Table 3.

Distinction between X-linked and autosomal recessive Alport syndrome

CharacteristicX-linked Alport SyndromeAutosomal Recessive Alport Syndrome
PrevalenceMore common, occurs in 85% of all families15% of all families
SexMales are affected more often and more severely than femalesMales and females affected with equal frequency and severity; suspected where a female has renal failure, hearing loss, or ocular abnormalities
Age at first presentationMales have hematuria from infancy, but renal failure occurs typically from the teenage yearsMales and females present with hematuria from infancy and develop renal failure in childhood or adult life
Family history of renal failureOther male relatives may have renal failure; disease appears to “skip” a generation because affected females are much less likely to develop renal failureRenal failure typically found in only one generation. The exceptions are the rare families with multiple examples of consanguinity
Carrier features95% affected females have hematuria and 15% develop renal failure by the age of 60 years; hearing loss and peripheral retinopathy occur in nearly half by age 60 yrCarriers often have hematuria, but renal failure is uncommon, and hearing loss and ocular abnormalities do not occur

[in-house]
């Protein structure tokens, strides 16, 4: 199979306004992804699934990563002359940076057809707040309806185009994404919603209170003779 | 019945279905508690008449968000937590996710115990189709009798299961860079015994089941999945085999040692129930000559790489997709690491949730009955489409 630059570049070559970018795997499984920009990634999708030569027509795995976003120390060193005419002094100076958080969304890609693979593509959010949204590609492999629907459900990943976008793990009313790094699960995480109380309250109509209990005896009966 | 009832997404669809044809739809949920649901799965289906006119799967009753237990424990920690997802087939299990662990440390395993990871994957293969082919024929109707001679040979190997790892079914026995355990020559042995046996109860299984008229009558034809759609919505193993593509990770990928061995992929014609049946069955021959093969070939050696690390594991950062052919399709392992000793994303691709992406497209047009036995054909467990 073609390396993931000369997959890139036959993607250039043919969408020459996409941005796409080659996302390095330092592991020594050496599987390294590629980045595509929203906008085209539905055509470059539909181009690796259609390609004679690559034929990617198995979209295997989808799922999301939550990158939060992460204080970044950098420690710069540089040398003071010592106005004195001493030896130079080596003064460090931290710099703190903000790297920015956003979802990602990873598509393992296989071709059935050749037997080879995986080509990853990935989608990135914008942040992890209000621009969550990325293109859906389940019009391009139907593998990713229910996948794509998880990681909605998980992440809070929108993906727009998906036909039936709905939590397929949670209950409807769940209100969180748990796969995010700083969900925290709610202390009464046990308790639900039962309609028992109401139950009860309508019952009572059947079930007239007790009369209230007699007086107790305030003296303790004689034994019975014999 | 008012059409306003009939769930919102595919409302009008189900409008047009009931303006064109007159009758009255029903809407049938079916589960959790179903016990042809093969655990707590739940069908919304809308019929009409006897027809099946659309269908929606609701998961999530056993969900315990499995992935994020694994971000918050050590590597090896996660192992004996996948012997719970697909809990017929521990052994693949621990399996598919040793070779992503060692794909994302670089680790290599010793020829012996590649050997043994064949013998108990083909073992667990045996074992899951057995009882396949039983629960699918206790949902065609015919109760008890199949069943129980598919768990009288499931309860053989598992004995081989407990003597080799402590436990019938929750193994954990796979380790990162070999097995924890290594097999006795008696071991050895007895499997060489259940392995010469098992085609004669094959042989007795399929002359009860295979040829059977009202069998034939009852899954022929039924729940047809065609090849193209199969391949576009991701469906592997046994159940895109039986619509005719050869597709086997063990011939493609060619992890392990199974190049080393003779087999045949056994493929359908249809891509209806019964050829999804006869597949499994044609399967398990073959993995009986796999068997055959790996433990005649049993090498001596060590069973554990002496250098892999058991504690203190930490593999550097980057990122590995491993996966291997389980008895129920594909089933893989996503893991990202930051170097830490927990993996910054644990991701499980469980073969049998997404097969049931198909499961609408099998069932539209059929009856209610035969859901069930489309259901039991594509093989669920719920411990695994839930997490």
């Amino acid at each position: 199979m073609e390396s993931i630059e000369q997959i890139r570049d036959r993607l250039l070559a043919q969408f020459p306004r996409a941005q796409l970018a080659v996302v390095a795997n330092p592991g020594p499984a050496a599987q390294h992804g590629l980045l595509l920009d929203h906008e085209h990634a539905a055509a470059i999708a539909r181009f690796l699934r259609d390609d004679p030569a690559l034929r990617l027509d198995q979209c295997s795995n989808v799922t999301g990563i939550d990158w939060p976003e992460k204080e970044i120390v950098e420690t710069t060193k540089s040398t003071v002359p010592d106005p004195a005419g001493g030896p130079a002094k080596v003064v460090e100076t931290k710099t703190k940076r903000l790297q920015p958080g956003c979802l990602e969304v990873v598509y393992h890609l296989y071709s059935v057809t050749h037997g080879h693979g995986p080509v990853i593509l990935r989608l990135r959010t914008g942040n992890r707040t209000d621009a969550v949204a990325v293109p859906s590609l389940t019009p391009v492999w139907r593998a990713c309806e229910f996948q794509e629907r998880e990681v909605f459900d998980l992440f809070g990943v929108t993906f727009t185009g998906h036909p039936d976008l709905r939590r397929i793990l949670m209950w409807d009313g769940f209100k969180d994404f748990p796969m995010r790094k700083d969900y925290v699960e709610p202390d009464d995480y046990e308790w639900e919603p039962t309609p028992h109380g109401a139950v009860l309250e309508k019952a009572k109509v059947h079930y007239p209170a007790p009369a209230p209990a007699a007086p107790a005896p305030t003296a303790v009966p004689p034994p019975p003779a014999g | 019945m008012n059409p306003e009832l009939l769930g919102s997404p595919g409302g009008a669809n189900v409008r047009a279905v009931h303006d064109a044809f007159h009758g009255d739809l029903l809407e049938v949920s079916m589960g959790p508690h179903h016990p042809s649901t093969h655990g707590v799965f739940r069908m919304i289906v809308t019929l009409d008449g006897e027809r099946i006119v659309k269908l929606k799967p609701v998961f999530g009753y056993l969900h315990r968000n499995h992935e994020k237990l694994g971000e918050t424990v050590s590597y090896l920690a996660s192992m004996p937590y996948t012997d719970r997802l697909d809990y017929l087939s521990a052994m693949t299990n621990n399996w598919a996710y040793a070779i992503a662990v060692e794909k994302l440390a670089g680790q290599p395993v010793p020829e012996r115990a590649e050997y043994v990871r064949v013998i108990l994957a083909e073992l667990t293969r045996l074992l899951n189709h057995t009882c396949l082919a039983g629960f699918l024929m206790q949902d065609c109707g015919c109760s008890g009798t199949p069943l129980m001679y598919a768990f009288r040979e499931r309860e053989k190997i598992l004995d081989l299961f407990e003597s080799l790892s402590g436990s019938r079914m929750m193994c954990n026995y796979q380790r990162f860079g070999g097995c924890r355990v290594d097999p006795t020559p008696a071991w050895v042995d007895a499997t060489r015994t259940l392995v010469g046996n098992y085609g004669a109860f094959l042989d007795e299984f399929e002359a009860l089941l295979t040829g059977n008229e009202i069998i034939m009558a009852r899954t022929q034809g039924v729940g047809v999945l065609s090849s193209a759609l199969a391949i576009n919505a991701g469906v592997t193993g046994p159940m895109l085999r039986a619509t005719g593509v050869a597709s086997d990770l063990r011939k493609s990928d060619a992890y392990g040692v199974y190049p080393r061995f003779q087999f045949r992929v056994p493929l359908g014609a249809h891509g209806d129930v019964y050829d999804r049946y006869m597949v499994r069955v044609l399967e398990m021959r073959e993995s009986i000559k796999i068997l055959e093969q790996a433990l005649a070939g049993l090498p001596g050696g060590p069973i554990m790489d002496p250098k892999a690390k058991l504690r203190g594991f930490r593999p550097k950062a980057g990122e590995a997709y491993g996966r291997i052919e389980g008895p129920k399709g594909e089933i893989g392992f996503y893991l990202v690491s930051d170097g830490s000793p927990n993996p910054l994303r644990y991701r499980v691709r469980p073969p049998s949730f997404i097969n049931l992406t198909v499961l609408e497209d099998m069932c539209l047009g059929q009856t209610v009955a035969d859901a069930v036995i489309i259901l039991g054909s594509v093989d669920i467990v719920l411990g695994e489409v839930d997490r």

Pedigree analysisMother typically has hematuria, and the father has no hematuria, that is, father-to-son disease transmission does not occurHematuria but not renal failure may be present in the mother and father and in other family members.
Lamellated GBMYes, but thinning with focal lamellation in young boys and females becomes more lamellated with timeYes
α3α4α5(IV) collagen chains absent from GBMYesYes, but the α5(IV) chain persists in the Bowman capsule and the distal tubular basement membrane
α5(IV) collagen chain absent from skinYesNo, the α5(IV) chain persists in the skin
Mutation analysisA single pathogenic mutation in the COL4A5 geneTwo pathogenic mutations in the COL4A3 or COL4A4 gene on different chromosomes